Chapter 6 antimicrobial drugs


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Chapter 6 antimicrobial drugs

  1. 1. Antimicrobial Drugs Chemotherapy: The use of drugs to treat a disease Antimicrobial drugs: Interfere with the growth of microbes within a host Antibiotic: A substance produced by a microbe that, in small amounts, inhibits another microbe Selective toxicity: A drug that kills harmful microbes without damaging the host
  2. 2. Microbial Sources of Antibiotics
  3. 3. Antibiotic Spectrum of Activity
  4. 4. Antimicrobial Drugs:Antibiotic: Substance produced by a microorganism that in small amounts inhibits the growth of another microbe.Antibiotic producing microbes include: Gram-Positive Rods:  Bacillus subtilis: Bacitracin  Bacillus polymyxa: Polymyxin Fungi  Penicillium notatum: Penicillin  Cephalosporium spp.: Cephalothin Actinomycetes:  Streptomyces venezuelae: Chloramphenicol  Streptomyces griseus: Streptomycin  Streptomyces nodosus: Amphotericin B  Micromonospora purpurea: Gentamycin
  5. 5. • Antibacterials: Relatively easy to develop and find with low toxicity because procaryotic cells are very different from host cells.• Antihelminthic, antiprotozoan, and antifungal drugs: More difficult to develop because eucaryotic cells resemble human cells.• Antivirals: Most difficult to develop because virus reproduces using host cell enzymes and machinery. Spectrum of Antimicrobial Activity Broad Spectrum: Effective against many different types of bacteria (e.g.: both gram positive and negative). Examples: Tetracyclin  Narrow Spectrum Antibiotics: Effective against a subset of bacteria (either gram positive and negative). Examples: Penicillin, Isoniazid (Mycobacteria only}
  6. 6. Mechanisms of AntimicrobialAction Bacteria have their own enzymes for  Cell wall formation  Protein synthesis  DNA replication  RNA synthesis  Synthesis of essential metabolites Viruses use host enzymes inside host cells Fungi and protozoa have own eukaryotic enzymes The more similar the pathogen and host enzymes, the more side effects the antimicrobials will have
  7. 7. The Action of Antimicrobial Drugs Bactericidal  Kill microbes directly Bacteriostatic  Prevent microbes from growing
  8. 8. The Action of Antimicrobial Drugs
  9. 9. Antimicrobial Mechanisms of Action  Inhibition of Cell Wall Synthesis: Interfere with peptidoglycan synthesis.  Result in cell lysis.  Low toxicity.  E.g.: Penicillin and vancomycin. Other antibiotics in the penicillin family (B-lactams): Ampicillin, Methicillin, and Oxacillin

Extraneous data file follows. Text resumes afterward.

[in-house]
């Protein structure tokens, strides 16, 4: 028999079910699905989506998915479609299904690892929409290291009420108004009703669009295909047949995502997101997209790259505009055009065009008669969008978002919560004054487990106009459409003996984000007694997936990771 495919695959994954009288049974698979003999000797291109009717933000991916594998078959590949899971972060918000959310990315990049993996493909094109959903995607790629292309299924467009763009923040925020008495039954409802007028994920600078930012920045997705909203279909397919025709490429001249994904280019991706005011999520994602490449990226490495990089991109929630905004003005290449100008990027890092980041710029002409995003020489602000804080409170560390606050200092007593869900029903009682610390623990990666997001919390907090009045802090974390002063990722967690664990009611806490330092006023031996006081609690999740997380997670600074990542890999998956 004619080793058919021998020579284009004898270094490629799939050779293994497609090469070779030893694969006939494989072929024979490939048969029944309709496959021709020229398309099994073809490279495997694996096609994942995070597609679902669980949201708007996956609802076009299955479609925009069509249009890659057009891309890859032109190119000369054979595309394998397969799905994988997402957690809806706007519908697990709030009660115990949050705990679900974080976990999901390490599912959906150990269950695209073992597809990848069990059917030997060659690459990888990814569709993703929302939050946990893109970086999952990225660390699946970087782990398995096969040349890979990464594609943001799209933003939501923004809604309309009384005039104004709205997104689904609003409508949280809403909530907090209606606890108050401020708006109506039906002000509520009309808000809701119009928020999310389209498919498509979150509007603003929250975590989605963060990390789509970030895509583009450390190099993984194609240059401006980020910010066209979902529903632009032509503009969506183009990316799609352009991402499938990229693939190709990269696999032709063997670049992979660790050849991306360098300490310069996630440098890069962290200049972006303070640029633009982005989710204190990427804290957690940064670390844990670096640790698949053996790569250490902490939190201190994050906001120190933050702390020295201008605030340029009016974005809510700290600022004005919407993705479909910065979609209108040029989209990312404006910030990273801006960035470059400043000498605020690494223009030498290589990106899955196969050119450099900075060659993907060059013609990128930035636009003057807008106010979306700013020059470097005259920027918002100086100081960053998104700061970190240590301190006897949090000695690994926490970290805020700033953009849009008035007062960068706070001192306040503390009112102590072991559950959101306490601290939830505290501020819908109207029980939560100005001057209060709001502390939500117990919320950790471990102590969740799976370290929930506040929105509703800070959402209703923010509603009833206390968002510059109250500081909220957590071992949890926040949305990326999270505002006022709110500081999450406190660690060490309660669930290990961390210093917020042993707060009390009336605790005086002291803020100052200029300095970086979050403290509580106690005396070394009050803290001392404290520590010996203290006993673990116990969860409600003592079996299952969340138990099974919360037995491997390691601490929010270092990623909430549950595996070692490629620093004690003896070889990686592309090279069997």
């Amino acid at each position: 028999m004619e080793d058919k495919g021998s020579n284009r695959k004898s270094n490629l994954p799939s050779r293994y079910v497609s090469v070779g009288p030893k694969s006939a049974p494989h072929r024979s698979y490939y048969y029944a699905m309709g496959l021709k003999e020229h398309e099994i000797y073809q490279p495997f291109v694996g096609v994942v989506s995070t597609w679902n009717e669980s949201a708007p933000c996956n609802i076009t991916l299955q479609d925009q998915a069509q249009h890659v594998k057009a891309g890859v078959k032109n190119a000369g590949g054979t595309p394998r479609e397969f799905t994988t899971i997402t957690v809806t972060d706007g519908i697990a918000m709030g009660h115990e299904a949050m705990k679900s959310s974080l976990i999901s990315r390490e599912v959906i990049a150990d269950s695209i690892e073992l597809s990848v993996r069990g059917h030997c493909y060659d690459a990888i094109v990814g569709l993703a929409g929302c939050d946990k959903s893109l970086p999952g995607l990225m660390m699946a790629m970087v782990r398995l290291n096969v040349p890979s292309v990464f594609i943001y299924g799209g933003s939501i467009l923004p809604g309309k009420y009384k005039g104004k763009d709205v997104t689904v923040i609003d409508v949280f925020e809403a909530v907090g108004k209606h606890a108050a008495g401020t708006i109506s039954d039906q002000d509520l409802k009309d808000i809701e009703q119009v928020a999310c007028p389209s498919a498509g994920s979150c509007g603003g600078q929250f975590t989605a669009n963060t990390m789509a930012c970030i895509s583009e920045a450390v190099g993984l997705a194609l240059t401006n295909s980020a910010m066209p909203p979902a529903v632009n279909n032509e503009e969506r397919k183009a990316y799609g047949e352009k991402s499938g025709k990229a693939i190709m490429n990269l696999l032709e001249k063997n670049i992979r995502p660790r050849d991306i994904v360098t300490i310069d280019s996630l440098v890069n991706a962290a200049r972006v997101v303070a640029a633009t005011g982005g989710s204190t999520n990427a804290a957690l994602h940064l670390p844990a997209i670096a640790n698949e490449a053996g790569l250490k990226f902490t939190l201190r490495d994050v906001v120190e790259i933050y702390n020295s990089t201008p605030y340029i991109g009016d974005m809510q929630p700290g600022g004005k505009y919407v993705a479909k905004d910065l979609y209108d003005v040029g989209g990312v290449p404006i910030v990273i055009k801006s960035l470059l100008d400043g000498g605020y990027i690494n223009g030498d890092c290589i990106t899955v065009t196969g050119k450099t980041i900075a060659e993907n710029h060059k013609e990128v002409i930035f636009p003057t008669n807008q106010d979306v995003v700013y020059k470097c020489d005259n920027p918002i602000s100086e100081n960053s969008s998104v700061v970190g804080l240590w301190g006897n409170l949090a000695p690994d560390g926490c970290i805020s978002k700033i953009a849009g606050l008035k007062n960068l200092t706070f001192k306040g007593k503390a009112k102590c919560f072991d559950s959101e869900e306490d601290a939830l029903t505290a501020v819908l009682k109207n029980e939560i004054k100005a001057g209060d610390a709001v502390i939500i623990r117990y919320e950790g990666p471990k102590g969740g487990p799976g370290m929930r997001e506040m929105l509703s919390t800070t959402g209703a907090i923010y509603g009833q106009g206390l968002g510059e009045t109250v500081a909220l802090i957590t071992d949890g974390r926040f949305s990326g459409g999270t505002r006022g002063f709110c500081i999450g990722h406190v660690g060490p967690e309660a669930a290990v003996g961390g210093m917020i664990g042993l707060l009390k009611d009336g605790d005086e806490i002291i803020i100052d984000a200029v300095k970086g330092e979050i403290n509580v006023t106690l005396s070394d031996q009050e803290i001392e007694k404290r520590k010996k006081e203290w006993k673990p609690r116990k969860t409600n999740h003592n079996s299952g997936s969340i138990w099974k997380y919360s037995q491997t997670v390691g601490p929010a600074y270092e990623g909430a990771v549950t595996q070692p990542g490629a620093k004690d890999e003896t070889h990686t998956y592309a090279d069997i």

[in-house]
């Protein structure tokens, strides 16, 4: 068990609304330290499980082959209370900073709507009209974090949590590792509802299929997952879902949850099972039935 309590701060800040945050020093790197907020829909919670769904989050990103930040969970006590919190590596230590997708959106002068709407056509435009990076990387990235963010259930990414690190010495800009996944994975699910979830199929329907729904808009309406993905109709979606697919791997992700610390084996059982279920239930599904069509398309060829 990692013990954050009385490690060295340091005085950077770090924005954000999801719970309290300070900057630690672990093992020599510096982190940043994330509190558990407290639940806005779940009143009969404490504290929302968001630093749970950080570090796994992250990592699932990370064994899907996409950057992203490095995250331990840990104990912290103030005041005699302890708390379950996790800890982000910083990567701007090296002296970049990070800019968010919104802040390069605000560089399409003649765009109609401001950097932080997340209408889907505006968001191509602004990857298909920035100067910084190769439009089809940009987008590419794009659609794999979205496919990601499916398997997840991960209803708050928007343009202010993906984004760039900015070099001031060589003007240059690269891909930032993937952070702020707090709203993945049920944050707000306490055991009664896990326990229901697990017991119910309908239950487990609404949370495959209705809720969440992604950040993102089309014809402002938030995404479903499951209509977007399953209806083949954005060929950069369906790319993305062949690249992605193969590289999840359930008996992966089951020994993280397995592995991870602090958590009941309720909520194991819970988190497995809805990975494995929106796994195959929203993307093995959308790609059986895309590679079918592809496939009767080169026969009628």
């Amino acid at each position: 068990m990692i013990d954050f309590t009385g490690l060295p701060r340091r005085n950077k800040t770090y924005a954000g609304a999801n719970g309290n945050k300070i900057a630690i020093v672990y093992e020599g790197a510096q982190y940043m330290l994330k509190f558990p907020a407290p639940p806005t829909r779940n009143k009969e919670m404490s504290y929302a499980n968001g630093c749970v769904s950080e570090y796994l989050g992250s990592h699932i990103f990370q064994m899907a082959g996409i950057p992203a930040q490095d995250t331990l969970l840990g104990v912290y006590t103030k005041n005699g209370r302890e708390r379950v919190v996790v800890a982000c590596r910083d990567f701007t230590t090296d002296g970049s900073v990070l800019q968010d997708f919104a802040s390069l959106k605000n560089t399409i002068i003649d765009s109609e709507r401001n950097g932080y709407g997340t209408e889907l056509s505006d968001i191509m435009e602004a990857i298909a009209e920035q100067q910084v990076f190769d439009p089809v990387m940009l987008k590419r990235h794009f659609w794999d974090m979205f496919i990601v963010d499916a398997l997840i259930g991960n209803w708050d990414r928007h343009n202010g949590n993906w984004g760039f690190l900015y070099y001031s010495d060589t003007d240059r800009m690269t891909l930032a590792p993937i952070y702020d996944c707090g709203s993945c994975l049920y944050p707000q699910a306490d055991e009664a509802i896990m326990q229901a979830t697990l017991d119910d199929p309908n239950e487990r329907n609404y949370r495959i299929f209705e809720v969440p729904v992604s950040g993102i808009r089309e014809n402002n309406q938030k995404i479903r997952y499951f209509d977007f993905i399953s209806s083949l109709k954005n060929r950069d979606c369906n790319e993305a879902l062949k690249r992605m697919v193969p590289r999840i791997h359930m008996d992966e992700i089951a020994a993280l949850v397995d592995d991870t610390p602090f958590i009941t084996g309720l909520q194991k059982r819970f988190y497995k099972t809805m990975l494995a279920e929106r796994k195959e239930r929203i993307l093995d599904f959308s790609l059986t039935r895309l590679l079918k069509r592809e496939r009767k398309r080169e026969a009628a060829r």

10. 10. Antimicrobial Mechanisms of Action Inhibition of Protein Synthesis: Interfere with procaryotic (70S) ribosomes, also found in mitochondria.  Most have broad spectrum of activity  Tetracyclin, chloramphenicol, erythromycin, and streptomycin.
  11. 11. Antimicrobial Mechanisms of Action  Injury to the Plasma Membrane: Cause changes in membrane permeability.  Result in loss of metabolites and/or cell lysis.  Many polypeptide antibiotics.  E.g.: Polymyxin B (antibacterial) or miconazole (antifungal).  Inhibition of Nucleic Acid (DNA/RNA) Synthesis: Interfere with DNA replication and transcription.  May be toxic to human cells.  E.g.: Rifampin and quinolones
  12. 12. Antimicrobial Mechanisms of Action  Inhibition of Synthesis of Essential Metabolites: Involve competitive inhibition of key enzymes.  Closely resemble substrate of enzyme.  E.g.: Sulfa drugs inhibit the synthesis of folic acid which is necessary for DNA and RNA synthesis.
  13. 13. Inhibitors of Cell Wall Synthesis Antibiotics effective against Mycobacteria: interfere with mycolic acid synthesis or incorporation. This process inhibits the synthesis of mycolic acid which required for themycobactericidalbacterial cell wall. Isoniazid is to rapidly- dividing mycobacteria but is bacteriostatic if the mycobacterium is slow-growing
  14. 14. Isoniazid may cause side effects: diarrhea vision problems eye pain numbness or tingling in the hands and feet skin rash fever swollen glands sore throat unusual bleeding or bruising stomach pains or tenderness
  15. 15. Sulfonamides AKA “sulfa drugs” Effective against a broad range of microorganisms Block specific step in biosynthetic pathway of folic acid Interfere with PABA and folic acid formation, thereby destroying bacteria
  16. 16. Competitive Inhibitors Sulfonamides (sulfa drugs)  Inhibit folic acid synthesis  Broad spectrum
  17. 17. Competitive Inhibitors
  18. 18. Sulfonamides’ Side Effects Rash Nausea Drug fever Vomiting Jaundice Blood complications Kidney damage
  19. 19. Criteria for the evaluation ofquality of antimicrobial drug use
  20. 20. Safety Concerns with the Use of Antimicrobials:  Toxicity  Kidney damage  Liver damage  Bone marrow (Chloramphenicol and aplastic anemia)  Interactions with other medications  May neutralize effectiveness of contraceptive pills  Hypersensitivity reactions  Anaphylactic reactions to penicillin  Triple antibiotic ointment (rashes & neomycin B)  Fetal damage/risk to pregnant women  Tetracyclin causes discoloration of teeth in children and may cause liver damage in pregnant women  Fluoroquinolones may cause cartilage damage.  Dysbiosis: Host’s normal beneficial flora killed off, causing various symptoms such as diarrhea, digestive problems (constipation, gas), yeast infections, etc. Probiotics and antifungals can help.  Antibiotic Resistance: Multiple antibiotic resistant is becoming a huge problem. MRSA= Methicillin Resistant Staphylococcus aureus.